This paper analyzes the situation of England by considering social, economic, religious and political grounds during that era. One of the many issues that were prevalent in the English society includes the outbreak of Bubonic plague during 1665 in London…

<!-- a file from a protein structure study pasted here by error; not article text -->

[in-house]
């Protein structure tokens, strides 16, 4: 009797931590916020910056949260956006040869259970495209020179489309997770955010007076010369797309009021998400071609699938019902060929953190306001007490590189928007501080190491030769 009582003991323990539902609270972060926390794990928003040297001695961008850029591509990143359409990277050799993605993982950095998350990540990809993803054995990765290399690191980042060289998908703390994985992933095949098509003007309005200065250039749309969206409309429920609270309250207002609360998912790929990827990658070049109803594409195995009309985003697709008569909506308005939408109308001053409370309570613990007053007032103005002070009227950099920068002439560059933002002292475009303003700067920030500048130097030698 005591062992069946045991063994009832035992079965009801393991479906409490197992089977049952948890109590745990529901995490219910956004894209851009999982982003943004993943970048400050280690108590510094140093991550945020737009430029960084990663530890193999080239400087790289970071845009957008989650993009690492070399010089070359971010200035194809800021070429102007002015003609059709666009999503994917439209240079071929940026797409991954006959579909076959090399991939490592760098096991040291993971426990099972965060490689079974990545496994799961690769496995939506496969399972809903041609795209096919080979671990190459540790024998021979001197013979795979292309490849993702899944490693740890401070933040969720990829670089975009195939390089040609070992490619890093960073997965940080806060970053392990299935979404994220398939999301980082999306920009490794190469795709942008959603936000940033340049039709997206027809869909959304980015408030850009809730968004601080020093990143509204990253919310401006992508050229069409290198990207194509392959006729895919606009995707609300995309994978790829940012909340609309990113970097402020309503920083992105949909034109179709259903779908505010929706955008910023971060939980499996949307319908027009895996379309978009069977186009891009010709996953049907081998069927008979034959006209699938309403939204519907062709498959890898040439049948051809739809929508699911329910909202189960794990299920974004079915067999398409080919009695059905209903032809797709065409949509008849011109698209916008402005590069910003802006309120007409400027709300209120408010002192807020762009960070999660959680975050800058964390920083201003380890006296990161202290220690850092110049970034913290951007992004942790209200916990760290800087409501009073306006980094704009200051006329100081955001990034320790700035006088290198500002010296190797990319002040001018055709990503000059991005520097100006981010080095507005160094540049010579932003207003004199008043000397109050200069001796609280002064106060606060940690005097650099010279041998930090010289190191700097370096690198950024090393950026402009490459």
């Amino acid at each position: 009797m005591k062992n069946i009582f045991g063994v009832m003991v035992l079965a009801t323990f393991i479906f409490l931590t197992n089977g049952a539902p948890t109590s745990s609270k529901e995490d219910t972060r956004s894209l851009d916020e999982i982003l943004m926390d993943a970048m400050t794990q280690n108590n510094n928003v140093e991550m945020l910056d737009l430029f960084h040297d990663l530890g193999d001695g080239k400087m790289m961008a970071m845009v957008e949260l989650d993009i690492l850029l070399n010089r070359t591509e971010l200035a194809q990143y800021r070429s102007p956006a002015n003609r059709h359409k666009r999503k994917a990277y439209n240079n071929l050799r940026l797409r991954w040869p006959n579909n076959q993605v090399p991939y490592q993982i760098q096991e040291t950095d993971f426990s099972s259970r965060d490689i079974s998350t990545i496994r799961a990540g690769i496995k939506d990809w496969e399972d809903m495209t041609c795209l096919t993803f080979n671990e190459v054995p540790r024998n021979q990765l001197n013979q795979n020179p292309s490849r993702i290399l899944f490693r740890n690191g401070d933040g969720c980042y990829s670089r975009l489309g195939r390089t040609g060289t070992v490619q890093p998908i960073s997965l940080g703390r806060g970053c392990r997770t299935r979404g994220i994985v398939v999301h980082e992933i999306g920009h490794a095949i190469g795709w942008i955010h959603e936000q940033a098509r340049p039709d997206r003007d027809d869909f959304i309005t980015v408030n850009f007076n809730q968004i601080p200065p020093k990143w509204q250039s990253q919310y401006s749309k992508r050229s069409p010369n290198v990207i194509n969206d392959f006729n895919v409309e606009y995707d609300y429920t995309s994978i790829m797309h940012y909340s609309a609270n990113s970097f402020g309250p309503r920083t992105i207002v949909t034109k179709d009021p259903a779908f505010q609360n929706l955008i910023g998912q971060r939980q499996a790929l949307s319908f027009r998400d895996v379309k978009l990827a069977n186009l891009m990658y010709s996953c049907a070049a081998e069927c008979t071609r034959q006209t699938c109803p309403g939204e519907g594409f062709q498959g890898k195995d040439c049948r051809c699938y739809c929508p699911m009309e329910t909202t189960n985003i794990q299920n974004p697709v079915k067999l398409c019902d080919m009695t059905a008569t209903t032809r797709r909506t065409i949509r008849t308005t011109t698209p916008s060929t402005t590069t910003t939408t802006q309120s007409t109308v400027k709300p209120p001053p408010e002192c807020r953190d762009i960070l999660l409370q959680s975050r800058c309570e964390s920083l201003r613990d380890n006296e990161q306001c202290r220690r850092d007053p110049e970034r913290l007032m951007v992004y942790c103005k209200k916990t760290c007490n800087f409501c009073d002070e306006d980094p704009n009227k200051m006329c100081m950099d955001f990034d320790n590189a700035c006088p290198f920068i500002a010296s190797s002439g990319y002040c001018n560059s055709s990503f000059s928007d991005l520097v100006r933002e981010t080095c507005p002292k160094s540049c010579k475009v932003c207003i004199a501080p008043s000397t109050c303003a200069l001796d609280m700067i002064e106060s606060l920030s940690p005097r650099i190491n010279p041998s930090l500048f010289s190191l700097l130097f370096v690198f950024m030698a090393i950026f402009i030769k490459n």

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Due to the severity and intolerableness of its effects, this plague was considered as a lethal cause of death. The origins of this plague are associated with the East and a rapid spread is acknowledged all around Europe. The plague resulted in a diminishment of entire communities and a lack of resources and manpower to deal with the bodies was also accounted (HistoricUK). This paper will analyze the situation of England by considering social, economic, religious and political grounds during that era. Political Factors The most devastating era for London was during 1563 when the death rate due to the bubonic plague reached its peak. Approximately 80,000 deaths were reported and further analysis reveals almost 1000 weekly death in August 1600 weekly in September and 1800 in October (Miller & Orr). As a result of frequent death reports, people started to migrate from London. The elite class had no issues escaping the infectious plague and left the premises of London easily. Like many other accounts, poorer families and the financially unsound population were left to die. Queen Elizabeth also fled without paying heed to the people left behind. The political powers, yet again, seemed to support the privileged rich families with no regard given to the humanity and precious lives of poor people. This was not the end of Elizabeth’s political power and justice, she further passed a law to hang any person who enters from London. This justice was not to protect anyone except her own life. The restrictions on imports were also imposed to protect herself from the deadly plague. However, the plague still prevailed and crossed the borders without paying heed to Elizabeth’s orders and laws in 1578. Elizabeth took a rather realistic step and physicians were directed to find cures and prepare preventions for the plague diseases. Economic Factors The economic condition of England was greatly affected by the Plague. Almost half of the London population died due to the devastating effects and ultimate demise of the victims. The poorer labor force was affected the most as this class could not flee or escape the horrifying effects of the plague. The high death rate of the labor class resulted in the shortage of labor force in England. This resulted in high pay demands of labors and landowners were forced to move towards money rents and dodge high labor costs. In addition, farming was replaced with grazing practices which needed fewer workforces. The peasants remained privileged due to high wage rates, as long as the rulers or elite class did not put hands on the state’s funds for their personal expenditures and motives. In order to overcome the labor availability issues at reasonable rates and curb the power of labor class, the political step was taken with the fixation of wage rate. The migration, in addition, was prohibited to keep the labor facilities available for their own needs. These steps created a negative attitude of the workforce and the rise of Priests’ Revolt is often associated with these political actions taken during the plague period. Religious Factors The Plague appeared for unknown reasons and the indistinct reasons led to chaos in the minds of the people regarding the underlying reasons for its spread.
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